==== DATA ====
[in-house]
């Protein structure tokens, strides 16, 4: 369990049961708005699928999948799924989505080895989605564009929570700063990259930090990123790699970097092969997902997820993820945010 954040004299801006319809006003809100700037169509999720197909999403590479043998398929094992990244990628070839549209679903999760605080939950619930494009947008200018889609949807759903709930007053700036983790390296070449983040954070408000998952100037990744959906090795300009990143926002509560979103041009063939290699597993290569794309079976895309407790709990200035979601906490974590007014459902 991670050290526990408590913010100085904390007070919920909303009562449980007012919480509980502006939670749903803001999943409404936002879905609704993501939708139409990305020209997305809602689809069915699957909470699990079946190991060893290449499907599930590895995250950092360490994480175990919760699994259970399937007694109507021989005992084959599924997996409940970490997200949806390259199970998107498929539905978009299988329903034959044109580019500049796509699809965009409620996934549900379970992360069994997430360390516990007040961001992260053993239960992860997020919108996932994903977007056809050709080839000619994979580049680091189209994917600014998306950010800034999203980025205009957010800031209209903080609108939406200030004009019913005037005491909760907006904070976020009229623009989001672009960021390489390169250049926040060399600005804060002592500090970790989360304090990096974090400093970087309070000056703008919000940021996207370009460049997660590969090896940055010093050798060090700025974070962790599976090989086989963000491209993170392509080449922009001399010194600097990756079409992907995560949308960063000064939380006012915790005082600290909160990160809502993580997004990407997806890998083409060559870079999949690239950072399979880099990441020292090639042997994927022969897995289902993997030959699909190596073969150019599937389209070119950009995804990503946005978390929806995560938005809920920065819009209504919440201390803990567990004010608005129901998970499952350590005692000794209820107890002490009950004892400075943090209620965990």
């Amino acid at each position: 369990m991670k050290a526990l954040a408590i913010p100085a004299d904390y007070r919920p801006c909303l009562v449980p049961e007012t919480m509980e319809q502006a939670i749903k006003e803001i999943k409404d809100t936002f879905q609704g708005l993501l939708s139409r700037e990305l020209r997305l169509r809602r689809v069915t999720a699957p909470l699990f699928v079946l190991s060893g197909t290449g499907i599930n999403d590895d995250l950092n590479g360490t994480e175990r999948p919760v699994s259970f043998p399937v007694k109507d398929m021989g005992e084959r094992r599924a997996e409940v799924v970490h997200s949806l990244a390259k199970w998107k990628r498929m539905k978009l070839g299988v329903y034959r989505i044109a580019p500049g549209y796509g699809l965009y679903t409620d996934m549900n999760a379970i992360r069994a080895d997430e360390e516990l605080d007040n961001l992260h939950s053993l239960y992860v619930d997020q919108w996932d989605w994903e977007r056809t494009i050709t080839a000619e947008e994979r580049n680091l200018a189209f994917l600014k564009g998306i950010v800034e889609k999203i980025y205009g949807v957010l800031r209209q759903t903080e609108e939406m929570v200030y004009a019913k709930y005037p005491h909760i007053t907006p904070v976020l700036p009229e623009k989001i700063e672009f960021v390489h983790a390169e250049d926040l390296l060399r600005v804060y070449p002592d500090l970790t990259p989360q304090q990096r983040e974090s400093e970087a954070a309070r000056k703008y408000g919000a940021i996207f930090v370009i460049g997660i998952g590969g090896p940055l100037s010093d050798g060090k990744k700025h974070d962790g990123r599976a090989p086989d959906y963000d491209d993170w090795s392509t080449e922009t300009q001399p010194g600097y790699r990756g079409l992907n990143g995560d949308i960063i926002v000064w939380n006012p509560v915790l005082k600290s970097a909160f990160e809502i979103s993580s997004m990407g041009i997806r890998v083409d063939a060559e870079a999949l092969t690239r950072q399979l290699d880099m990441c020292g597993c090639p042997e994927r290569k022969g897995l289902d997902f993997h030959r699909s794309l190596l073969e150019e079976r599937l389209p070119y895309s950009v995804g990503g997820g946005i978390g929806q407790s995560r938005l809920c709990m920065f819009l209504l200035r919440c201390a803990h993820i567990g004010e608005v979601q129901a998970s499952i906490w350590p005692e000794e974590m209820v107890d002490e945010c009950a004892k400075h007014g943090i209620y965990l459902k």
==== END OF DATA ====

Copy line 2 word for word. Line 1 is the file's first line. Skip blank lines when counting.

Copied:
């Protein structure tokens, strides 16, 4: 369990049961708005699928999948799924989505080895989605564009929570700063990259930090990123790699970097092969997902997820993820945010 954040004299801006319809006003809100700037169509999720197909999403590479043998398929094992990244990628070839549209679903999760605080939950619930494009947008200018889609949807759903709930007053700036983790390296070449983040954070408000998952100037990744959906090795300009990143926002509560979103041009063939290699597993290569794309079976895309407790709990200035979601906490974590007014459902 991670050290526990408590913010100085904390007070919920909303009562449980007012919480509980502006939670749903803001999943409404936002879905609704993501939708139409990305020209997305809602689809069915699957909470699990079946190991060893290449499907599930590895995250950092360490994480175990919760699994259970399937007694109507021989005992084959599924997996409940970490997200949806390259199970998107498929539905978009299988329903034959044109580019500049796509699809965009409620996934549900379970992360069994997430360390516990007040961001992260053993239960992860997020919108996932994903977007056809050709080839000619994979580049680091189209994917600014998306950010800034999203980025205009957010800031209209903080609108939406200030004009019913005037005491909760907006904070976020009229623009989001672009960021390489390169250049926040060399600005804060002592500090970790989360304090990096974090400093970087309070000056703008919000940021996207370009460049997660590969090896940055010093050798060090700025974070962790599976090989086989963000491209993170392509080449922009001399010194600097990756079409992907995560949308960063000064939380006012915790005082600290909160990160809502993580997004990407997806890998083409060559870079999949690239950072399979880099990441020292090639042997994927022969897995289902993997030959699909190596073969150019599937389209070119950009995804990503946005978390929806995560938005809920920065819009209504919440201390803990567990004010608005129901998970499952350590005692000794209820107890002490009950004892400075943090209620965990």